Remembering a high-achieving bloke

An apparel pioneer, a developer, a racing car collector and driver and an ideas man.

They’re some descriptions of former Queenstowner Rob Boult, who died recently, aged 86, in Motueka, where he’d shifted to about five years ago.

Former local mayor Jim Boult, Rob’s youngest brother, says ‘‘he was my role model in life, he was just a high-achieving bloke’’.

Brought up in Wellington, Rob moved with his family to Invercargill in 1948.

He left school at just 15 — ‘‘my father found he had been wagging school and decided he needed to join the workforce’’, Jim says.

He joined his family’s apparel manufacturing business, and in his early 20s relocated to London with his wife Marjorie and attended the rag trade’s ‘university’, The Tailor and Cutter Academy.

A snappy dresser, Rob introduced sheepskin coats to New Zealand, and created Invercargill’s Knight Tailors, which became a major exporter.

For two years running he was the Benson & Hedges Fashion Design Awards’ supreme winner.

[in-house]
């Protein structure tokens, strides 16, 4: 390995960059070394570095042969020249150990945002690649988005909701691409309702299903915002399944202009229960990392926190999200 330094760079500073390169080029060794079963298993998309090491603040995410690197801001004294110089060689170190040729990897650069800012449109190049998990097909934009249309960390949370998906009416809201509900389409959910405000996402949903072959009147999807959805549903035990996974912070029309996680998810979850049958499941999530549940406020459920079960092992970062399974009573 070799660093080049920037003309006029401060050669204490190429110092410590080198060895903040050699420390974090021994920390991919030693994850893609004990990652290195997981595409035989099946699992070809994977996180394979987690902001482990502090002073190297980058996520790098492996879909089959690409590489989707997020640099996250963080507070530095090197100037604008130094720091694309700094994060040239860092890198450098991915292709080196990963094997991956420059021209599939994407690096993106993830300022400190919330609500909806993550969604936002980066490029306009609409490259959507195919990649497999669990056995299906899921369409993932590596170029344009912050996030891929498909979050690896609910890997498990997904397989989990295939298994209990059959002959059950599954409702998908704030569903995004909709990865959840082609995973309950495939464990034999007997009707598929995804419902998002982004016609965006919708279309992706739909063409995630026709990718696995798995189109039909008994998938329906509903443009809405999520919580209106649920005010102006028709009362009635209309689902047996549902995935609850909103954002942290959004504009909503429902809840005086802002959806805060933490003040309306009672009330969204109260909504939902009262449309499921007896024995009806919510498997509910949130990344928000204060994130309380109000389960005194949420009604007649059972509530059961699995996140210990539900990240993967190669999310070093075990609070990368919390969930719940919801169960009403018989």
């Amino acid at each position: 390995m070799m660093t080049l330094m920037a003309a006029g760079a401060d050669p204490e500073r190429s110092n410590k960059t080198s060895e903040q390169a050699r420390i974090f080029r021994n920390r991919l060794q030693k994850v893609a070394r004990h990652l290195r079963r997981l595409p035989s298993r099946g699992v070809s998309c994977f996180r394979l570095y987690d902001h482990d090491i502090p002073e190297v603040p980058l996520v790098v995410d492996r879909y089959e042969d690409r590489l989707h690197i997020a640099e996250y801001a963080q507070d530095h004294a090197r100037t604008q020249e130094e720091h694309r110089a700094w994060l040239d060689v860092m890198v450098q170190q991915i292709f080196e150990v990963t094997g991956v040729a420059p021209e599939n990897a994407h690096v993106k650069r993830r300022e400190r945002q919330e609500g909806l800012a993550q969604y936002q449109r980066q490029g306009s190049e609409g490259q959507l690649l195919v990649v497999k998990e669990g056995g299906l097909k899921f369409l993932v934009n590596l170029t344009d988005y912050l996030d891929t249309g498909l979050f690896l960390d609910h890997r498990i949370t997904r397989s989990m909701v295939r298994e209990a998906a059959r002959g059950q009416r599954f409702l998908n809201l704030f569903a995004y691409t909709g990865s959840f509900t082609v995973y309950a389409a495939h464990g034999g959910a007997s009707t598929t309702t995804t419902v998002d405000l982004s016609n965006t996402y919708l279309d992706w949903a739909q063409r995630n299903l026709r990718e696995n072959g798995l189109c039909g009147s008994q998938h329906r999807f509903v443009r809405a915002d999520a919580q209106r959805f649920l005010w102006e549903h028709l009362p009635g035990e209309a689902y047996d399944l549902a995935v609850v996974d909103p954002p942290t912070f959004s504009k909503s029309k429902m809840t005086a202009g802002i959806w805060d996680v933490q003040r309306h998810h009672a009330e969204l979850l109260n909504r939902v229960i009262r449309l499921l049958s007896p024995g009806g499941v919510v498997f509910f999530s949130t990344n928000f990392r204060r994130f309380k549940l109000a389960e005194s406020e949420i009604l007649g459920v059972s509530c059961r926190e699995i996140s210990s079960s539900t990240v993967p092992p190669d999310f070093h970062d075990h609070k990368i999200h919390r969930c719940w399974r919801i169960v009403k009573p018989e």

He sold out of the business in his mid-40s, moving to Queenstown where he developed the Alpine Retreat subdivision off Moke Lake Rd.

He also grew maple trees there with the idea of producing maple syrup.

‘‘He was one of those blokes who would try anything, he was never short of a good idea,’’ Jim says.

Another idea was a trout hatchery/fishery at Queenstown’s One Mile, which he got consent for but didn’t pursue.

Jim says it was also Rob’s idea, which he took up himself, to run the then-beleaguered Kingston Flyer steam train between Queenstown
and Arrowtown.

Rob’s greatest passion was collecting and driving race cars, some of which were built out of parts.

Jim says he thought he was mad when he paid $70,000 for a Maserati 4CLT, but within 10 years he’d sold it for $1.4 million, ‘‘so he knew his

A favourite was a red Allard J2 which the brothers co-drove in a one-off Australian race from Darwin to Uluru/Ayers Rock and back, in which they won their category.

Rob also conceived with Jim the former Queenstown quarter-mile car sprint which morphed into a bigger street race.

He even built a campervan out of the front of an old Metroliner aircraft, his brother recalls.

Rob’s survived by Marjorie, his wife of 65 years, and their children Simone and Kurtis.

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